CHARGER NOTEBOOK / KIM Q. BERKSHIRE : Longshots Make Impression on Henning
Some fringe players have caught the eye of Charger management enough that their places on the roster should be secure when the final cut to 47 players comes Tuesday.
Nevada-Reno’s Henry Rolling, a free-agent linebacker who played in parts of the 1988 and 1989 seasons for Tampa Bay, has made some kind of impression on Coach Dan Henning.
“I really like this Rolling,” Henning said on the day the Chargers broke camp at UC San Diego and moved their belonging out of the dorm there. “He looks like a pretty good linebacker to me.
“He’s a very pleasant surprise. When you get a guy like him from another team, who has tools and intelligence, you always wonder, ‘Hey, something’s wrong. Why’s he here?’ He’s certainly passed the test of training camp.”
Another defensive player who has made the Chargers do double- and triple-takes is cornerback Donald Frank, a rookie free agent who started last Saturday against the 49ers in place of Gill Byrd.
Henning said Frank, out of Winston-Salem State, has been a highlight of camp but not the biggest surprise.
“Donald has shown up to be pretty capable in the secondary,” Henning said. “He has a long way to go, but while he’s getting there, he’s going to help us.”
Another presence is cornerback Joe Fuller of Northern Iowa, a sixth-round draft pick who intercepted a pass by Joe Montana in the Chargers’ 29-28 victory over San Francisco.
“Defensively, (Frank and Fuller) are coming along,” Beathard said. “The coaches certainly feel they’re better than the backups last year.”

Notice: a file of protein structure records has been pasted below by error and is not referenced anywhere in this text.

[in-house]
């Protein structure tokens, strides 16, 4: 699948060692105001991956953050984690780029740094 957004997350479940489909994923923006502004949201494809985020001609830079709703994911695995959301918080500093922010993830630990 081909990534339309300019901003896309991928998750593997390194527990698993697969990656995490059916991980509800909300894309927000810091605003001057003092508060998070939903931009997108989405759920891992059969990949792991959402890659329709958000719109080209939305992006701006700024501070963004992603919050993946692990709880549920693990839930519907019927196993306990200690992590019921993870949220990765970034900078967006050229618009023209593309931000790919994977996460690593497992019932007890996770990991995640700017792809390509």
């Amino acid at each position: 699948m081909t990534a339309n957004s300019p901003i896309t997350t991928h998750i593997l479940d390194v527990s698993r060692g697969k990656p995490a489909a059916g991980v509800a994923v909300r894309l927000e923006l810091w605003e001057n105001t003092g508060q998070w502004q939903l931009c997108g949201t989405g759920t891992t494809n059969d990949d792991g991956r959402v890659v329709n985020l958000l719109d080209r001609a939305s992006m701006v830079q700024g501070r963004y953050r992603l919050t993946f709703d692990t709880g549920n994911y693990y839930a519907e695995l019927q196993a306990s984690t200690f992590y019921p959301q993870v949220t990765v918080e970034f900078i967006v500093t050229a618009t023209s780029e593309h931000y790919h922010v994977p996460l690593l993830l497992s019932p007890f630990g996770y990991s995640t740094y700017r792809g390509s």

Special teams have improved dramatically, and Henning said some players on the borderline have made sparkling special teams plays to draw attention.
“We’re much more stable in the special teams than we were,” he said. “Of course, we picked up some different people than we had last year in the same spots. They’re smarter, they’re younger, their quicker.”
Nate Lewis, a wide receiver out of Oregon Tech, has done a fine job on kick returns.
“He has come on pretty strong in this camp,” Henning said. “I was disappointed with him in Phoenix (during scrimmages), but he’s been looking good in practice.”
General Manager Bobby Beathard was talking about the first-year players, the rookies, the unproven and how some players who seem to be goners could change coaches’ minds either during the little remaining pre-cut practice time or Saturday’s exhibition finale against the Raiders in the Coliseum.
“Some kids are still coming up, some kids have leveled off, and some kids are on their way down,” he said. “But this is their last test, and I hate to write them off.”
While the Chargers try and address the areas that need the most improvement, there’s a certain fire that can sometimes make up for little deficiencies.
“There are still a lot of questions,” Beathard said, “but they’ve played well. There’s a lot of spirit. Sometimes when you have a lot of spirit and you play hard--that goes not just the Chargers but for any team--you cover up some weaknesses sometimes.”
Make way: Wide receiver Elliott Searcy was waived Wednesday to make room on the 60-man roster for offensive guard Mike Zandofsky, who was acquired Tuesday from Phoenix for a low draft choice. Zandofsky was expected to join the team late Wednesday . . . Despite losing 35 pounds in the off-season, Coach Dan Henning will dream of the training table offerings, especially the giant-sized chocolate chip cookies. “I’m going to miss you boys,” he said as he munched his last cookie of training camp 1990.